So here's what I'm wondering about this morning. Voluntary simplicity by definition if voluntary (duh.) I am volunteering to simplify my life. It's my choice. My boys don't particularly get the whole concept yet. At times I am forcing this voluntary action on them.

Of course, I forced massive consumption on them for years. They didn't come out of the womb asking for a nursery full of stuffed animals, board books, baby blocks and color coordinated decor. All they wanted when they were born was food, comfort, a clean diaper, and love. That's all.

The rest was given to them by those who love them, and they learned that stuff is a part of life. I basically allowed them to be trained that stuff is a right. And now, I'm trying to reverse that. So, I shouldn't be surprised when they want the stuff on the boardwalk.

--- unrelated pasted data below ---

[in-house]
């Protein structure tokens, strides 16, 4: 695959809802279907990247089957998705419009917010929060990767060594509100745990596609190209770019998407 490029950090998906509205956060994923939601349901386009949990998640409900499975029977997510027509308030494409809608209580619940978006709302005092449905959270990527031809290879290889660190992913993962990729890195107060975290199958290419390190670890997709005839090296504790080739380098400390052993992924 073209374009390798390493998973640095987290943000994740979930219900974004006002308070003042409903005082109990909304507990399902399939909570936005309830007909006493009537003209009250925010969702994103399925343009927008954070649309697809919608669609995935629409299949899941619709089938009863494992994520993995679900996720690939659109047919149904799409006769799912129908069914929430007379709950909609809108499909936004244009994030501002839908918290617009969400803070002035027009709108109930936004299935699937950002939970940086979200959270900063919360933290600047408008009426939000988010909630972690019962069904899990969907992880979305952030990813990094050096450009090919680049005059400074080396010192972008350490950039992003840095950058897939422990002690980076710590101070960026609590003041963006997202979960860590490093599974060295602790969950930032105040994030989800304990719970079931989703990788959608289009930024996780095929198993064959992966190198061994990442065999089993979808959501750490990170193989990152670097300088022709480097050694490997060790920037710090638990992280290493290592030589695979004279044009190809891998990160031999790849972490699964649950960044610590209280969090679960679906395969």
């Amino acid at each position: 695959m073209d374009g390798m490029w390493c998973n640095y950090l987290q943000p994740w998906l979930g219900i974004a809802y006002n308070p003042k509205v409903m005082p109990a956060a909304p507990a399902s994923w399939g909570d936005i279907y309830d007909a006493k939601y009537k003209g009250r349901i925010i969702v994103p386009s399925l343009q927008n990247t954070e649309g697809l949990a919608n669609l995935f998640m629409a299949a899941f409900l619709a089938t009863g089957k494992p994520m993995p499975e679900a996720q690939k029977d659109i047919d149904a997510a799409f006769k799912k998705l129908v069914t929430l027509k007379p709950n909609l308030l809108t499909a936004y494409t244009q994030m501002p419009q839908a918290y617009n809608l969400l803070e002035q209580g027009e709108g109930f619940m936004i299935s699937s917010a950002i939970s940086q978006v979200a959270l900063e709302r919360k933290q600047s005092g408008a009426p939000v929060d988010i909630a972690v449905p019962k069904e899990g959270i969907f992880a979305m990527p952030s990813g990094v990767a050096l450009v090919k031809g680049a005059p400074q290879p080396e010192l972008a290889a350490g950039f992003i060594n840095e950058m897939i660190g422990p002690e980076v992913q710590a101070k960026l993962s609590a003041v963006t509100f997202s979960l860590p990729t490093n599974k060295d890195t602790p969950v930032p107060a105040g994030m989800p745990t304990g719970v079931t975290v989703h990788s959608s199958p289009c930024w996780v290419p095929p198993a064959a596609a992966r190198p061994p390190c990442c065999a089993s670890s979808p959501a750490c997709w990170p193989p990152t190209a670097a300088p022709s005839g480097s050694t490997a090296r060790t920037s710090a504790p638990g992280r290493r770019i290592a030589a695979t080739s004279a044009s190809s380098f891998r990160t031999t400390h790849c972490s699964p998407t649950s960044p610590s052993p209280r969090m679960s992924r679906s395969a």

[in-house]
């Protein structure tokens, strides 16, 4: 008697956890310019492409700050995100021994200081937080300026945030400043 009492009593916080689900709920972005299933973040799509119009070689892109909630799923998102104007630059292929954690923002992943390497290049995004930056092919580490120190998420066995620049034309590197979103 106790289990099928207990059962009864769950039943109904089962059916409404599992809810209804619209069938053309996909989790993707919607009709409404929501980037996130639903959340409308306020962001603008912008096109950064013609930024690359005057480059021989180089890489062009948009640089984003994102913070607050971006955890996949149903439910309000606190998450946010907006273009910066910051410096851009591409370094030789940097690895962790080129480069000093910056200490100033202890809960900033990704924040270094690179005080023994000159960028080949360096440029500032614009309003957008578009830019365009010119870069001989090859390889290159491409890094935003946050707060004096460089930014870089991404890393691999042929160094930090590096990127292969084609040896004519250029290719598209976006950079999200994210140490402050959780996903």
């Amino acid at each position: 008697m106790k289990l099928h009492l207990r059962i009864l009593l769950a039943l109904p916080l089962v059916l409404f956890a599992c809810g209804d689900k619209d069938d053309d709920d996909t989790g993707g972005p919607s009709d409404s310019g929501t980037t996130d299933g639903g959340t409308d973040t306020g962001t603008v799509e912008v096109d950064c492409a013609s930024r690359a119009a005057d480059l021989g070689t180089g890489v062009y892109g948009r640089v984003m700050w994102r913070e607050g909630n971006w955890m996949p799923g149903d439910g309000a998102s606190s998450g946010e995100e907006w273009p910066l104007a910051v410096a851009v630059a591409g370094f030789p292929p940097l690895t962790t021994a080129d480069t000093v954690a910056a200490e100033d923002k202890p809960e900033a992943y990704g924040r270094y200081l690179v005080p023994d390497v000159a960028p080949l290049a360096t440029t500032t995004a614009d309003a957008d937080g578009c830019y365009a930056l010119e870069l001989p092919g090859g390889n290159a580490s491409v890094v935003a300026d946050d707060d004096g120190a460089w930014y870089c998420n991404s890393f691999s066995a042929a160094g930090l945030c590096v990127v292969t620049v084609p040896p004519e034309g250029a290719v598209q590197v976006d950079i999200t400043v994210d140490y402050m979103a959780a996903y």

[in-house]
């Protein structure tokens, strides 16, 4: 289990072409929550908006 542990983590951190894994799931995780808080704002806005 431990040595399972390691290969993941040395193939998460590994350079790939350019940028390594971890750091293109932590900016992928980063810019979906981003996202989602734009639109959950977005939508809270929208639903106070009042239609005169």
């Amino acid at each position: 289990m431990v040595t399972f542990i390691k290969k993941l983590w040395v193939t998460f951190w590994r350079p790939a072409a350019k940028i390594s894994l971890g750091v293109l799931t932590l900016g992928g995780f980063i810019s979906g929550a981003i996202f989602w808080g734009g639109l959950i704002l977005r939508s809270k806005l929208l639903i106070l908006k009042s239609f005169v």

For those of you who are trying to live more simply, how are you bringing your kids along with you? What have you done that has been a success? What little gems have spewed out of your mouth as you have been trying to change the habits that you've instilled in them in the first place? Tell me your stories.

Image courtesy of Wikimedia Commons

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Friday, August 8, 2008

Update: Envirokidz Contest Winners

I was never contacted by the two winners who didn't give me their contact information in the contest. So I choose two new winners from the people who did leave contact information.

The two new winners are allison and lorie.

I think from now on with the contests, I will not enter into the random drawings anyone who doesn't leave contact information.
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The Siemens We Can Change The World Challenge for Middle Schools